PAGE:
I can tell you one thing that is for sure, a weighted fly be it dumbbell eyes, cone head or other will bust a rod tip or other section if you make a mistake. I do not use weighted flies but some patterns when wet can be quite heavy. My very best advice is that if you want to fish 'flies' with a spey rod, stay within the realm of the traditional patterns and leave the tossing of large and weighted lures to those using appropriate tackle for it. Few things in fly fishing can equal the relaxed pace of casting and swinging traditional unweighted flies.

That will sound harsh to some but I see this style of fishing moving farther and farther away from why I began doing it. The heads become shorter and the flies larger and heavier every year. To each their own but I began with long belly lines and salmon flies and still stubbornly use them.

Just a little preaching, please don't take offense.
Ard:
I have to agree with your post and being versed in Bill McMillan's dryline techniques, I am drawn to tradition and the relaxed pace and fluid grace of casting and swinging DT/long belly lines with unweighted flies. I've done a fair amount of fishing with my two handers, DT lines, and flies tied on 5/0 Partridge Ms.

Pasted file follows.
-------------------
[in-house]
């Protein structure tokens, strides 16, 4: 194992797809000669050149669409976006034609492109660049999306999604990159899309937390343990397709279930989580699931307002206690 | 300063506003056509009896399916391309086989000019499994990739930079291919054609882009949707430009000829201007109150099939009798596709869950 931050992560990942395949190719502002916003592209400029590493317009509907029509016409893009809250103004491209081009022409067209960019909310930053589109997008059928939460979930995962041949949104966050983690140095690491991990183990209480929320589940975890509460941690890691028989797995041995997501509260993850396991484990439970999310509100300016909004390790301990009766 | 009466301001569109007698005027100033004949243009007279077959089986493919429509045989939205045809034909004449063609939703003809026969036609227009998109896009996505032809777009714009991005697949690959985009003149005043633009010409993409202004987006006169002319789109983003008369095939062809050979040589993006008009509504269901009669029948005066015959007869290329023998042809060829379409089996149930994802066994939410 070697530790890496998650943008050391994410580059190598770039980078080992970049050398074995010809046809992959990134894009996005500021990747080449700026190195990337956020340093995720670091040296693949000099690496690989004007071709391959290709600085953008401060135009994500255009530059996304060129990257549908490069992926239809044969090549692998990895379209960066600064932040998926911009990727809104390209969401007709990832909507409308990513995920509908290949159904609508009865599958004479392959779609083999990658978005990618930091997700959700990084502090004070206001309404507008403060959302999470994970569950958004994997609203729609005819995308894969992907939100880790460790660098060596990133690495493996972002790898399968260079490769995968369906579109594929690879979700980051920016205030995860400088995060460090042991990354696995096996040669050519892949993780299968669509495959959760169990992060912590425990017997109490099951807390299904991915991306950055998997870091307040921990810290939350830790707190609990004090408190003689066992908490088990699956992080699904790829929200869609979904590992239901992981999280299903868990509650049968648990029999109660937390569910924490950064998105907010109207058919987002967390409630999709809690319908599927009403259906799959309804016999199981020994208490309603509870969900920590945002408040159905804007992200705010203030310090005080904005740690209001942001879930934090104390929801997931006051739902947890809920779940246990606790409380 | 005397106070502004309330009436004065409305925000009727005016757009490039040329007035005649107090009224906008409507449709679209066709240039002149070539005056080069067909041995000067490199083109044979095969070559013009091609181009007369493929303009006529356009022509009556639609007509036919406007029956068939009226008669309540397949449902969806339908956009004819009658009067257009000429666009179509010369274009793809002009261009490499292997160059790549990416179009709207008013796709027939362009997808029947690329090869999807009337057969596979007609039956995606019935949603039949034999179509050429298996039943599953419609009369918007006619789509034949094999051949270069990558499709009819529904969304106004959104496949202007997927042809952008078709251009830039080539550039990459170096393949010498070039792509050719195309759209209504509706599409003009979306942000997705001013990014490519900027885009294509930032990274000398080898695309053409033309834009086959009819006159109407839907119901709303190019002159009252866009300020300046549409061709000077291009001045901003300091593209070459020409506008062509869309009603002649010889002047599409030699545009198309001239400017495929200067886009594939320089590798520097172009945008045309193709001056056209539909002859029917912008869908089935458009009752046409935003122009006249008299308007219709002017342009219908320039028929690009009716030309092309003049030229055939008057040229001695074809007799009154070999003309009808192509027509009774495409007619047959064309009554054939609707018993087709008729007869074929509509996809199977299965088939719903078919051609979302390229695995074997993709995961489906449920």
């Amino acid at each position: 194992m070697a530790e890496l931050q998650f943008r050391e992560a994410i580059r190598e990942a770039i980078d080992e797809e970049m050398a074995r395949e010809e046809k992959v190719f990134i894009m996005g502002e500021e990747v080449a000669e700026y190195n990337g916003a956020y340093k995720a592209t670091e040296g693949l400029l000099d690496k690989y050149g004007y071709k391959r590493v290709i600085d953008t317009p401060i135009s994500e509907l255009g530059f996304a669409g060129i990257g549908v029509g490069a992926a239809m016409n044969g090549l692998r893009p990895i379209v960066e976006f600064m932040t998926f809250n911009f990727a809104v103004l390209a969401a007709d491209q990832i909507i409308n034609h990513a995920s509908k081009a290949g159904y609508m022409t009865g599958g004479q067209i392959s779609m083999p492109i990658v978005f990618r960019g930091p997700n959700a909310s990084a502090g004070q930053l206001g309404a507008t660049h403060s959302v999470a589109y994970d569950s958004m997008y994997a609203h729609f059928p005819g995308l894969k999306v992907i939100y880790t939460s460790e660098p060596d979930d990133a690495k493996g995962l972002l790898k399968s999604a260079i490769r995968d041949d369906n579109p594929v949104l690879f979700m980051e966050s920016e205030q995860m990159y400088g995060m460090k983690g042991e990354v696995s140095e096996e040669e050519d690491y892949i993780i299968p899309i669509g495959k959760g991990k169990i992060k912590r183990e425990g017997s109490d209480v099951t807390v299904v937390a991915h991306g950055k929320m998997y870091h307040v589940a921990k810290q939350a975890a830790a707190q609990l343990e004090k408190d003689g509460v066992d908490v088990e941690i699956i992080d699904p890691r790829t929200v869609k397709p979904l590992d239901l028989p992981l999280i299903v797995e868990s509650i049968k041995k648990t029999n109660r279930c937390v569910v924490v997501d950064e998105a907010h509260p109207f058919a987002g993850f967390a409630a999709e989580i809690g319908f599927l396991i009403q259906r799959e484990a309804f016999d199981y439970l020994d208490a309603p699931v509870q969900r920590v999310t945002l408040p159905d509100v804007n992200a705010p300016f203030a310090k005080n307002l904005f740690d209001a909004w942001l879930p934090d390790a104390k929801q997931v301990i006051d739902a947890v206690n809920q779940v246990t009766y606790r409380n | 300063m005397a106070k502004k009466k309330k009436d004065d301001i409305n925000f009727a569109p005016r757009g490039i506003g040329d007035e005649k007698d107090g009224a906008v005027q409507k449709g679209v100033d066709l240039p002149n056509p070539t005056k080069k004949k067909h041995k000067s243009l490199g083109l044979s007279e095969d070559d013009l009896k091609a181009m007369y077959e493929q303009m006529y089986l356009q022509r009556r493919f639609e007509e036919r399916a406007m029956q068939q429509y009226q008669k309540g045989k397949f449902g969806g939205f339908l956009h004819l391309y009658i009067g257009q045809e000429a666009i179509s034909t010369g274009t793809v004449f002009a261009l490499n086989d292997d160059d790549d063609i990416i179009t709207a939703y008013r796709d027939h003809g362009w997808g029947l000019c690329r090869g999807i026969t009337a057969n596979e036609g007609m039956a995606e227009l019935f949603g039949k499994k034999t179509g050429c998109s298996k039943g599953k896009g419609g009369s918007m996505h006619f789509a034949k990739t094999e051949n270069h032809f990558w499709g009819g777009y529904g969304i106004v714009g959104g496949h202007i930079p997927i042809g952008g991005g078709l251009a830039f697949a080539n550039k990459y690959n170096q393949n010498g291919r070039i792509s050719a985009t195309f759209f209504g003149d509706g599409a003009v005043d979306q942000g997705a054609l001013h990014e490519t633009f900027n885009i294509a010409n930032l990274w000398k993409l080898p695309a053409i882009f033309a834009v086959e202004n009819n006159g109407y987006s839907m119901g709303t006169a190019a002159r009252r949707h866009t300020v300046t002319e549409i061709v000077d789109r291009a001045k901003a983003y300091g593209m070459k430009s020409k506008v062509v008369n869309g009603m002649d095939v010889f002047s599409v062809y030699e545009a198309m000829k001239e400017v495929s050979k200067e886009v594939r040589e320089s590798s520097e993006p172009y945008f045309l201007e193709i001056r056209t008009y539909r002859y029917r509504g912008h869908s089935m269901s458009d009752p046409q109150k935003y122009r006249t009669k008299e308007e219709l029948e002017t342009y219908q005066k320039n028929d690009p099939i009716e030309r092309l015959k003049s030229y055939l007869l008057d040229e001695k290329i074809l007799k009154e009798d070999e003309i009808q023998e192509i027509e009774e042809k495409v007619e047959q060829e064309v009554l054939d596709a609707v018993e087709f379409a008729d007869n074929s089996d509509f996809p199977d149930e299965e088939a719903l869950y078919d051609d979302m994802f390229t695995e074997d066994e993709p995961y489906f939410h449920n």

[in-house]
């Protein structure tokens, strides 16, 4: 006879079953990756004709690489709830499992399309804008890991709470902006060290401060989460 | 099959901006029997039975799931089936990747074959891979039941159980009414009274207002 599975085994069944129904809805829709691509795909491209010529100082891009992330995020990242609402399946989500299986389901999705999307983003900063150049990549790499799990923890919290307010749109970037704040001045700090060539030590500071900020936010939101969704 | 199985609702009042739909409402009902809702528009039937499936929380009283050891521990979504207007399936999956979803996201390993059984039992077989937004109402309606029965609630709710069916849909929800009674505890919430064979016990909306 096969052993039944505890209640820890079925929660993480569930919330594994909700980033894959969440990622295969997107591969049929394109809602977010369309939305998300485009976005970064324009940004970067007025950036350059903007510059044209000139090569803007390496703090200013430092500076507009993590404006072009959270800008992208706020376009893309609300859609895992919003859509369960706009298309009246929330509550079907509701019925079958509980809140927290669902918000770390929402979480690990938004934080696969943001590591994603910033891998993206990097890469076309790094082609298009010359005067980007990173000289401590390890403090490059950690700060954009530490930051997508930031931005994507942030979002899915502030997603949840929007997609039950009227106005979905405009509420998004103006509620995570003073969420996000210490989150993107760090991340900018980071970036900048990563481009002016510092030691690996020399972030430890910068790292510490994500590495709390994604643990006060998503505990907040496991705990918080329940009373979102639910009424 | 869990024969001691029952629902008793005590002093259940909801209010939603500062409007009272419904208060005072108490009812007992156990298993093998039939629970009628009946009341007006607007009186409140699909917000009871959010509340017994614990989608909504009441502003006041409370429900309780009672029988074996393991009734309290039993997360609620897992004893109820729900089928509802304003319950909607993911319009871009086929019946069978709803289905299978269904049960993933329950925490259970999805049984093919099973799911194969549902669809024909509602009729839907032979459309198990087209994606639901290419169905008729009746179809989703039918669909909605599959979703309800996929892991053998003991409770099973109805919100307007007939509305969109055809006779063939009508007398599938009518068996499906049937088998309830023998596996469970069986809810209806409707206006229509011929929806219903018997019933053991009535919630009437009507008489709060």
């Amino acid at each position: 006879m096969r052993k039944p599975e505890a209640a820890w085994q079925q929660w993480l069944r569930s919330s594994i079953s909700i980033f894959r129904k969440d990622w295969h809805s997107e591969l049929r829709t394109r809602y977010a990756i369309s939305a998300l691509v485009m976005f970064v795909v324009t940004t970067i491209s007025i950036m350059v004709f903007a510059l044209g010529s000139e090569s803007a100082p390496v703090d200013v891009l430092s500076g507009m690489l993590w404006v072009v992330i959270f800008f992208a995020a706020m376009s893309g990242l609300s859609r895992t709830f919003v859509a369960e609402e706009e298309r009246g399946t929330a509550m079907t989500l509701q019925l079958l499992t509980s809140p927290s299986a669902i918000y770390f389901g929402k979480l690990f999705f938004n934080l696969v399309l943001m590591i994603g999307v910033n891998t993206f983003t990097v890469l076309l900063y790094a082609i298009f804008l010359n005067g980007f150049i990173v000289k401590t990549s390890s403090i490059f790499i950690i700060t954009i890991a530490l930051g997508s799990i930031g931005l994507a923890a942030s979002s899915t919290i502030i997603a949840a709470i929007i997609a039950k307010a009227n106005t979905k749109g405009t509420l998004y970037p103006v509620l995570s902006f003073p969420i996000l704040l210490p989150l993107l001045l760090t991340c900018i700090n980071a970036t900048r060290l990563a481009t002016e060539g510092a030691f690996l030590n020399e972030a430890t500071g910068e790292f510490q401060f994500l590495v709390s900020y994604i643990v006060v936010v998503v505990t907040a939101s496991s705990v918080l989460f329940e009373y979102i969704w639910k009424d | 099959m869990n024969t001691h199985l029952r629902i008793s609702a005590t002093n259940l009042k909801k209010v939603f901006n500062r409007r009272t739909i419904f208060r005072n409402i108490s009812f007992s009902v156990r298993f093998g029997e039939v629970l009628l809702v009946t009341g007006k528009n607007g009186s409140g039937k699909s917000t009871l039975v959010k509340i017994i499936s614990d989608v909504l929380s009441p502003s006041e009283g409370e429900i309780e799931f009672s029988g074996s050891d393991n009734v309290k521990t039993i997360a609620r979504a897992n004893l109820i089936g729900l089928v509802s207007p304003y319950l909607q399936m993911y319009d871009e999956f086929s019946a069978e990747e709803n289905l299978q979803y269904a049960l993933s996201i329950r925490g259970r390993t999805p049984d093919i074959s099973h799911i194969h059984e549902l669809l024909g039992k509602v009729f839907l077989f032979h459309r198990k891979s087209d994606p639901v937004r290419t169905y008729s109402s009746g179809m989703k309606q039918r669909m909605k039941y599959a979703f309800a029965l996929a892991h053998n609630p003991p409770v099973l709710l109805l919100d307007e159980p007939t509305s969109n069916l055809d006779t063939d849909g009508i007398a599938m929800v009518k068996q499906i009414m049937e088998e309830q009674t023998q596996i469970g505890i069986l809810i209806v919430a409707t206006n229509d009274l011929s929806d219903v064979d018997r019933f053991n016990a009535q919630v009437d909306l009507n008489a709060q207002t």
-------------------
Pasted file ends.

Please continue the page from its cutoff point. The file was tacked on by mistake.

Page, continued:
However, in recent years, I have made some "compromises". I still fish unweighted flies such as Winter's Hopes and a full floating line all winter. However, at times, I also fish reasonably weighted flies such as bead headed MOALs and barbell eyed marabou intruders as these flies are seen to me as being "disposable" and I don't sweat losing them in snaggy areas. These flies, with their stinger hooks, also provide great hook holding properties. I draw the line when a fly is so heavily weighted that it requires a "lob" cast and cannot be gracefully spey cast with the gear I am using. Another compromise I have made is using the short headed Ambush lines. This departure from longer lines allows me to gain the advantage of easy, effortless spey casting with my single hand glass rods (especially in tight quarters), while being able to cast anything from small foam skaters in summer to larger/heavier wet flies in winter. I am still able to cast and fish gracefully with these compromises and the functional gains I get from them keep me in the relaxed and pleasurable zone that I like.